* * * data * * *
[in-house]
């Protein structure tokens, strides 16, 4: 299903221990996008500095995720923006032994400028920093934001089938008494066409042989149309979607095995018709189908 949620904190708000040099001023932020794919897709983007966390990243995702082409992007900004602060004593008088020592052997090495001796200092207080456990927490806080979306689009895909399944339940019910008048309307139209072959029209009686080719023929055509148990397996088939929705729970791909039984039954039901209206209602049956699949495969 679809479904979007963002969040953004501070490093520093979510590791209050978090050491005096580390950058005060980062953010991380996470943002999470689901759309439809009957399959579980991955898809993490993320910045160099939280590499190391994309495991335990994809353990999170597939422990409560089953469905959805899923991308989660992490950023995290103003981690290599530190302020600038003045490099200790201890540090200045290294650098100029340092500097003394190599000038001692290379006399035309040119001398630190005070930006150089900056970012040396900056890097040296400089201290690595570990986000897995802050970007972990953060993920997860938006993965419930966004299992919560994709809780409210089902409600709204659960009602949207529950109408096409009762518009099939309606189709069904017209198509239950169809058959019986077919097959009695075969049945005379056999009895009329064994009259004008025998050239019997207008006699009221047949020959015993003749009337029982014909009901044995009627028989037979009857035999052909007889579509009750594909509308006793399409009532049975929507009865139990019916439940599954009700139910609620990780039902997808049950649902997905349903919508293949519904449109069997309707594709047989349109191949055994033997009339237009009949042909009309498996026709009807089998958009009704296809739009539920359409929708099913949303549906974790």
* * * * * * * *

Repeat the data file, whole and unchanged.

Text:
[in-house]
């Protein structure tokens, strides 16, 4: 299903221990996008500095995720923006032994400028920093934001089938008494066409042989149309979607095995018709189908 949620904190708000040099001023932020794919897709983007966390990243995702082409992007900004602060004593008088020592052997090495001796200092207080456990927490806080979306689009895909399944339940019910008048309307139209072959029209009686080719023929055509148990397996088939929705729970791909039984039954039901209206209602049956699949495969 679809479904979007963002969040953004501070490093520093979510590791209050978090050491005096580390950058005060980062953010991380996470943002999470689901759309439809009957399959579980991955898809993490993320910045160099939280590499190391994309495991335990994809353990999170597939422990409560089953469905959805899923991308989660992490950023995290103003981690290599530190302020600038003045490099200790201890540090200045290294650098100029340092500097003394190599000038001692290379006399035309040119001398630190005070930006150089900056970012040396900056890097040296400089201290690595570990986000897995802050970007972990953060993920997860938006993965419930966004299992919560994709809780409210089902409600709204659960009602949207529950109408096409009762518009099939309606189709069904017209198509239950169809058959019986077919097959009695075969049945005379056999009895009329064994009259004008025998050239019997207008006699009221047949020959015993003749009337029982014909009901044995009627028989037979009857035999052909007889579509009750594909509308006793399409009532049975929507009865139990019916439940599954009700139910609620990780039902997808049950649902997905349903919508293949519904449109069997309707594709047989349109191949055994033997009339237009009949042909009309498996026709009807089998958009009704296809739009539920359409929708099913949303549906974790």